Saturday, July 20, 2019

Walking the Delaware Canal North of Lumberville



The 60-mile long Delaware Canal towpath runs from Easton to Bristol and is a National Recreation Trail.



Once trod by mule teams pulling cargo-laden boats along the canal, the towpath is used today by walkers, joggers, bicyclists, cross-country skiers, fishing enthusiasts, and bird watchers.

The author, doing what she does wherever she goes in the mid-Atlantic region! Photo courtesy Lisa Schwartz.


The Delaware Canal runs from the Lehigh River at Easton (home of The National Canal Museum and terminal end of the Lehigh Canal) south to Bristol. The Commonwealth of Pennsylvania built the Delaware canal as part of its Main Line of Internal Improvements to carry anthracite coal, limestone, cement, and lumber from the northeastern reaches of Pennsylvania to Philadelphia. 



Spurred by the early success of the Erie Canal in New York State, which had opened in 1825, the Delaware Canal opened in 1832.



What's cool about this canal, beyond its lovely scenery, is that it still has most of its original locks, aqueducts, and overflows. According to the National Park Service, it was the "longest-lived canal in the country." 

The workings of the lock seem remarkably intact and functional.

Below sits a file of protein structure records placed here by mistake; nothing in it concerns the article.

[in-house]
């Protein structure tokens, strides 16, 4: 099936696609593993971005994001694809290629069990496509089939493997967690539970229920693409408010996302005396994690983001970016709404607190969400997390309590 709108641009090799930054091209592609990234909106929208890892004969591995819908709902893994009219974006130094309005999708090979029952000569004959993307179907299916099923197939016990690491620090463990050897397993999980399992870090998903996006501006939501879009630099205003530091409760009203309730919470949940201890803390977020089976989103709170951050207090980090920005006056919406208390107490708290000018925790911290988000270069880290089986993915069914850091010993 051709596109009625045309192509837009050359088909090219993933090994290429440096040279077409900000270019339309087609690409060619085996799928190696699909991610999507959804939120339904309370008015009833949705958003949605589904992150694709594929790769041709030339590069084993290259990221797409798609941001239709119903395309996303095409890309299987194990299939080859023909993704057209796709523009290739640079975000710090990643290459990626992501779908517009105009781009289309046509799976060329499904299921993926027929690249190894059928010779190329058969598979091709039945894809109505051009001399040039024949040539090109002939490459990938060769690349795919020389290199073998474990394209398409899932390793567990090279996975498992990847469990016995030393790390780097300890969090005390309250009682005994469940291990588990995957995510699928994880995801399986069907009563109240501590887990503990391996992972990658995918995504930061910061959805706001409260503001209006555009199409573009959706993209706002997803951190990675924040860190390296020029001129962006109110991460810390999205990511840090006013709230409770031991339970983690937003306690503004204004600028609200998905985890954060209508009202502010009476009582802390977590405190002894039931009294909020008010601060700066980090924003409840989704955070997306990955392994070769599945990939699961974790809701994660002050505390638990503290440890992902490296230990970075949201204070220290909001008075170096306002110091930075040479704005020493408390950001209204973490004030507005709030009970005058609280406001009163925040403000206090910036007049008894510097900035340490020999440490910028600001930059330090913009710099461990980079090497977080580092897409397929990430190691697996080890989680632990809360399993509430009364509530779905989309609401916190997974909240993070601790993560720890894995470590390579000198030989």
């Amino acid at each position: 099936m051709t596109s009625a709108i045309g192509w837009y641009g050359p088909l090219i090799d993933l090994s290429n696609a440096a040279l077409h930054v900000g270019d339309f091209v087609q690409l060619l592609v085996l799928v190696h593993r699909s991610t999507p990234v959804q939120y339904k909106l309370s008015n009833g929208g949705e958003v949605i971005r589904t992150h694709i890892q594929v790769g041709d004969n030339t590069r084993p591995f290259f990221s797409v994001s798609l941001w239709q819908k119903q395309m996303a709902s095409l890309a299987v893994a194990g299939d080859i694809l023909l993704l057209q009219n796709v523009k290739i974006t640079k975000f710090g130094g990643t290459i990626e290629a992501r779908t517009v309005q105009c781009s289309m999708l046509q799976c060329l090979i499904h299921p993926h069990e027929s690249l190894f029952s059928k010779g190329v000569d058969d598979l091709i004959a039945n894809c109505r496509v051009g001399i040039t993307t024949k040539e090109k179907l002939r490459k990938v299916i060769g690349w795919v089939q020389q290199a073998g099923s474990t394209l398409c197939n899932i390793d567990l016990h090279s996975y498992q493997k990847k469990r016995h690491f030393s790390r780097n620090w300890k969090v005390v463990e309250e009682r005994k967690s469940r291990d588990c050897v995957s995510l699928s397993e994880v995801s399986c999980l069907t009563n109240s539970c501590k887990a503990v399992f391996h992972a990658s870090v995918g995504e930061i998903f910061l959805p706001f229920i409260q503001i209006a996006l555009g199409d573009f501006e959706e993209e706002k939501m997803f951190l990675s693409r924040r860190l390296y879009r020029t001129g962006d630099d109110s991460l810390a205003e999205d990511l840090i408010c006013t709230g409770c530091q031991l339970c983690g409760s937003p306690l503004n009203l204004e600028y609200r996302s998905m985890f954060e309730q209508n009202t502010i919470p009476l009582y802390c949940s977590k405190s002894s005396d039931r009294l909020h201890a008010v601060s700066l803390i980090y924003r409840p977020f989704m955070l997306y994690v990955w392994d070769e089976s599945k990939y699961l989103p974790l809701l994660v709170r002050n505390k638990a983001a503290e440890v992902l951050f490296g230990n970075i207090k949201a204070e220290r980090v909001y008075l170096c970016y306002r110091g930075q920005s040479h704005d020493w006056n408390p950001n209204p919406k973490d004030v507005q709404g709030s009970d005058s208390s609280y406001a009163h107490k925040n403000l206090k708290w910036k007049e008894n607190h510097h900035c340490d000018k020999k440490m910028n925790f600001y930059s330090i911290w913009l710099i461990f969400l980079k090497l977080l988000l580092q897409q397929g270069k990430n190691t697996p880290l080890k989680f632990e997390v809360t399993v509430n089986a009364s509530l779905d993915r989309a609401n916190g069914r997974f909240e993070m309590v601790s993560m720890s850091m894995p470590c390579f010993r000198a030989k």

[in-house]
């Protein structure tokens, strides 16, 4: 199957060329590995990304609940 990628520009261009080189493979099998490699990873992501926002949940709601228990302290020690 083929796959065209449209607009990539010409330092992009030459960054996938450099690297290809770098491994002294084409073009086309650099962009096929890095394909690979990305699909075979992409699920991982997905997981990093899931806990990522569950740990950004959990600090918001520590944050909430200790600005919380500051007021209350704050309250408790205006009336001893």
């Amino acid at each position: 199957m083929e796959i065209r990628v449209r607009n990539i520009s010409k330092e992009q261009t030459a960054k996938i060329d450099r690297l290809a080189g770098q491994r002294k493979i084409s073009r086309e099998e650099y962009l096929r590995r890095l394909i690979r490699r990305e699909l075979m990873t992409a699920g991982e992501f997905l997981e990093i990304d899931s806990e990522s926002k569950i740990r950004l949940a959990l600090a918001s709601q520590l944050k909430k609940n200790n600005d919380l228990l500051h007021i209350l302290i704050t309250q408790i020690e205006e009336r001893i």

We picked up the towpath in Lumberville, where a truss walking bridge spans the 800-foot wide river. 

A home in Lumberville adjacent the canal towpath.


Lumberville, PA, just seven miles north of New Hope and the stretch of the canal we walked a couple years ago, was settled by Colonel George Wall, a Revolutionary War officer and Bucks County Sheriff. 



Originally named Wall's Saw Mills and Walls Landing, its name changed when William Tinsman purchased the lumber mills in 1869; the mills are operated by his descendants to this day.

Azaleas bloom along the canal in Lumberville.


For most of our walk, we were in easy sight of the Delaware River. In fact, the canal runs parallel to the Delaware River from Easton, where over the years, it transported millions of tons of anthracite from the privately developed Lehigh Canal to the city and port of Philadelphia.

The truss walking bridge. Originally a covered bridge spanned the river
at this location but floods in the 20th century washed them away.


Know before you go: Across the Delaware River, the 70-mile long Delaware and Raritan (D&R) Canal State Park is one of central New Jersey’s most popular recreation corridors for canoeing, jogging, hiking, bicycling, fishing and horseback riding. The canal and park are part of the National Recreation Trail System. Together, the Delaware Canal State Park and the Delaware and Raritan Canal State Park have formed a series of looping trails connecting Pennsylvania and New Jersey, using five bridges. 

Historic homes along the canal are lovely.


By simply parking in one of several areas located along the loop trail, visitors have easy access to the canal towpaths in both states, and can ride, walk of jog a complete loop back to their car. Loop trail connection bridges are in the Pennsylvania towns of Uhlerstown, Lumberville, Center Bridge, Washington Crossing, and Morrisville.

Website: http://www.dcnr.state.pa.us/stateparks/findapark/delawarecanal/
Several inns, such as 1740 House in Lumberville, pictured above, take advantage of their location along the canal.





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